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Gent goes wrong—the gentleman turns to the left when his lady is directed to turn to the right.
Grand right and left—each couple in a square join right hands and pass each other, so that the ladies advance clockwise and the gentlemen advance counterclockwise. Each gentleman touches left hands with the next lady and passes on beyond her while she continues in the opposite direction; he then touches right hands with the next lady and they pass each other. Then he touches left hands with the next and passes her. This brings him to his own lady, with whom he joins right hands, and turns to the promenade position at his side. See page 51.
Grand circle—each gentleman takes his lady to the edge of the hall, and puts her on his right hand and faces center. All couples join hands in one large circle, and all facing center.
Hand over hand—same as right and left grand.
Hands round—used with any number such as six hands round, means for six people to join hands in a ring and circle clockwise.
Head—the first or head couple.
Head of the hall—the end of the hall which is designated by the caller as the head, usually the end nearest the piano.
Home—the original position of each couple in a square, and to which they return after any maneuver.
Honors all—All gentlemen bow to their partners.
Honors left—each gentleman bows to the lady on his left.
Honors right—each gentleman bows to the lady on his right who is, of course, his partner.
Inside ring—the path a couple follows when they promenade around the set inside the other three couples.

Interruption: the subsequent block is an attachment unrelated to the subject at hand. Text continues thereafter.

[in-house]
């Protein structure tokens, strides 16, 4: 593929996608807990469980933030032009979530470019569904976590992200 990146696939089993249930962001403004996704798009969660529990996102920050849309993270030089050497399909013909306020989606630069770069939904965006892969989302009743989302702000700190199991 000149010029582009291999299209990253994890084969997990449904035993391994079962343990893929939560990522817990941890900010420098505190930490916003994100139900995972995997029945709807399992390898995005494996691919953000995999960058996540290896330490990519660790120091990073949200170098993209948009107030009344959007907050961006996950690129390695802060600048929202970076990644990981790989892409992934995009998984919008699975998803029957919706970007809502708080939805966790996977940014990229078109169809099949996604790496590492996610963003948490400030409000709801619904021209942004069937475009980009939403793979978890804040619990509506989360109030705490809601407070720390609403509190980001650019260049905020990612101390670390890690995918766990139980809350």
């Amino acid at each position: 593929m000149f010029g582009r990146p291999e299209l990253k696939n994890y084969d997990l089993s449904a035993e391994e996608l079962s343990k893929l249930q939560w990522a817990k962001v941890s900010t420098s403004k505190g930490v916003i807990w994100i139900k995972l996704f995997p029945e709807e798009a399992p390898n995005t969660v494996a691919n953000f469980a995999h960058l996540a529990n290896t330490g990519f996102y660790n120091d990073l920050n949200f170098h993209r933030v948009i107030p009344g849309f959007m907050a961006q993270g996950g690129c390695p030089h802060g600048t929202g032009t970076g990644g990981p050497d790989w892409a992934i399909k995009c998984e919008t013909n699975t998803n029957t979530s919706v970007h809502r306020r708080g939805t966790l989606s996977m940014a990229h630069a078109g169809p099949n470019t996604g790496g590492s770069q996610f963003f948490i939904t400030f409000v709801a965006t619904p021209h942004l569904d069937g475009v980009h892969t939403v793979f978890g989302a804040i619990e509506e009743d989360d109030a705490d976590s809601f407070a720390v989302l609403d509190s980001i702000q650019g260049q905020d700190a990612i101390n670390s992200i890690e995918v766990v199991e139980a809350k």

Join hands or join paddies—usually when all four couples of a set join hands in a ring—although smaller rings are sometimes formed.
Ladies' chain—two couples face each other. The two ladies advance, join right hands, and pass each other. Each lady gives her left hand to the opposite gentleman and he pivots with her, turning her completely around. Each lady advances and again joins right hands with the other lady and passes her. She then gives her left hand to her partner's left, and he pivots and turns her around to place. See page 132.
Ladies7 doe—often only the preliminary phrase of a docey-doe and ignored by the dancers, but more correctly it should precede a docep-do$t by the two ladies encircling each other with a dos-a-dos, followed by the two gentlemen doing the same, usually to the call gmt§ yom know. Then the docey-doe m done^
Lead o^^fcr-Hactvance to wherever directed.
Left fao&-4& pivot and! face to ytrar own left.
Odd co^Ur—the <mly Is&ctiYe couple in a mif as* when the first couple is doing a ctiange with the second and fourth <^ipte at %e same time, the f^W w^l^ % left as an crfd or inactive- ortqpifc*
One and a ft^^jfr^g ftyty :0m4]hf$4^m:^i^^k^i dfeaws, e*ach gentleman hoM^&fekk lfiwwk*^ fefe Btf&MrtaA «ft*«Bn* one